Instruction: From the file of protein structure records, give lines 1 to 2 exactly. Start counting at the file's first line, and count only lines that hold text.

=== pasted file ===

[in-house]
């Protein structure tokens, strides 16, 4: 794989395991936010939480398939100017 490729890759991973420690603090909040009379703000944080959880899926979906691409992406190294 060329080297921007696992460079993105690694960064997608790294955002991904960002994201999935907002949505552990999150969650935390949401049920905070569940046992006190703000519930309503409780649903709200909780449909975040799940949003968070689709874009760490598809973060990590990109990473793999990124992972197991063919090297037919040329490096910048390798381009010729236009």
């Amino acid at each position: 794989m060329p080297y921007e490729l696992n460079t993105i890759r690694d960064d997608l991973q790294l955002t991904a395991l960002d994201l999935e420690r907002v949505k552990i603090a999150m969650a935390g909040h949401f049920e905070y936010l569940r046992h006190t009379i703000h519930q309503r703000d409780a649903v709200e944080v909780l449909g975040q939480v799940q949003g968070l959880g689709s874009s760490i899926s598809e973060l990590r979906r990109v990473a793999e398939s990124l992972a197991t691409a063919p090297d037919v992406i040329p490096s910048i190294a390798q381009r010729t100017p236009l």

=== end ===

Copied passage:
[in-house]
């Protein structure tokens, strides 16, 4: 794989395991936010939480398939100017 490729890759991973420690603090909040009379703000944080959880899926979906691409992406190294 060329080297921007696992460079993105690694960064997608790294955002991904960002994201999935907002949505552990999150969650935390949401049920905070569940046992006190703000519930309503409780649903709200909780449909975040799940949003968070689709874009760490598809973060990590990109990473793999990124992972197991063919090297037919040329490096910048390798381009010729236009």